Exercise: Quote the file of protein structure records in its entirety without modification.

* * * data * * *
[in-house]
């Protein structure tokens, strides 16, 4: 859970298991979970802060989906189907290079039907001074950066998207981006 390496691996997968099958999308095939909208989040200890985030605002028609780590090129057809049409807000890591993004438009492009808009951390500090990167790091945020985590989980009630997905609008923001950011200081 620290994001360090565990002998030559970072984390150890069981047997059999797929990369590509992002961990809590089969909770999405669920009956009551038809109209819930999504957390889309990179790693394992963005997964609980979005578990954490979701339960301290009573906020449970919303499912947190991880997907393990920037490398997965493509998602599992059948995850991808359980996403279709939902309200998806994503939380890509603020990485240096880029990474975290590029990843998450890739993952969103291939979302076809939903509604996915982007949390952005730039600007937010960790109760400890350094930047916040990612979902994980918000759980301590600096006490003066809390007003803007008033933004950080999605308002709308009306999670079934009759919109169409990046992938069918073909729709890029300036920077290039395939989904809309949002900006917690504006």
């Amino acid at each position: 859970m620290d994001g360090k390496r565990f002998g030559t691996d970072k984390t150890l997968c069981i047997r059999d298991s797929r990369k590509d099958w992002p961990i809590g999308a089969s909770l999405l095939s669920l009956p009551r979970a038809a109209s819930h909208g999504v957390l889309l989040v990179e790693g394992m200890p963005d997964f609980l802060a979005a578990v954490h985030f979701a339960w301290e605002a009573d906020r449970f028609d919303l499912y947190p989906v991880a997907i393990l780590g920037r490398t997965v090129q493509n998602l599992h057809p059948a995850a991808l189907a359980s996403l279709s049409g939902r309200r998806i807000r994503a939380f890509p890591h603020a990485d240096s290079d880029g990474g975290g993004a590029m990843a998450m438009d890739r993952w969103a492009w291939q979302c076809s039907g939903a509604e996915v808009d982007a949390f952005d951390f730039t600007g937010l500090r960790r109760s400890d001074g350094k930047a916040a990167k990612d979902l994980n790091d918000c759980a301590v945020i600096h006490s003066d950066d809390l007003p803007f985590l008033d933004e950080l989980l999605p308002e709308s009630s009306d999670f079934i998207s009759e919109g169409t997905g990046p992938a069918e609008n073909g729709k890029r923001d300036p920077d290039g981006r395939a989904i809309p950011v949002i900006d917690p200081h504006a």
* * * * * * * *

[in-house]
């Protein structure tokens, strides 16, 4: 859970298991979970802060989906189907290079039907001074950066998207981006 390496691996997968099958999308095939909208989040200890985030605002028609780590090129057809049409807000890591993004438009492009808009951390500090990167790091945020985590989980009630997905609008923001950011200081 620290994001360090565990002998030559970072984390150890069981047997059999797929990369590509992002961990809590089969909770999405669920009956009551038809109209819930999504957390889309990179790693394992963005997964609980979005578990954490979701339960301290009573906020449970919303499912947190991880997907393990920037490398997965493509998602599992059948995850991808359980996403279709939902309200998806994503939380890509603020990485240096880029990474975290590029990843998450890739993952969103291939979302076809939903509604996915982007949390952005730039600007937010960790109760400890350094930047916040990612979902994980918000759980301590600096006490003066809390007003803007008033933004950080999605308002709308009306999670079934009759919109169409990046992938069918073909729709890029300036920077290039395939989904809309949002900006917690504006």
């Amino acid at each position: 859970m620290d994001g360090k390496r565990f002998g030559t691996d970072k984390t150890l997968c069981i047997r059999d298991s797929r990369k590509d099958w992002p961990i809590g999308a089969s909770l999405l095939s669920l009956p009551r979970a038809a109209s819930h909208g999504v957390l889309l989040v990179e790693g394992m200890p963005d997964f609980l802060a979005a578990v954490h985030f979701a339960w301290e605002a009573d906020r449970f028609d919303l499912y947190p989906v991880a997907i393990l780590g920037r490398t997965v090129q493509n998602l599992h057809p059948a995850a991808l189907a359980s996403l279709s049409g939902r309200r998806i807000r994503a939380f890509p890591h603020a990485d240096s290079d880029g990474g975290g993004a590029m990843a998450m438009d890739r993952w969103a492009w291939q979302c076809s039907g939903a509604e996915v808009d982007a949390f952005d951390f730039t600007g937010l500090r960790r109760s400890d001074g350094k930047a916040a990167k990612d979902l994980n790091d918000c759980a301590v945020i600096h006490s003066d950066d809390l007003p803007f985590l008033d933004e950080l989980l999605p308002e709308s009630s009306d999670f079934i998207s009759e919109g169409t997905g990046p992938a069918e609008n073909g729709k890029r923001d300036p920077d290039g981006r395939a989904i809309p950011v949002i900006d917690p200081h504006a």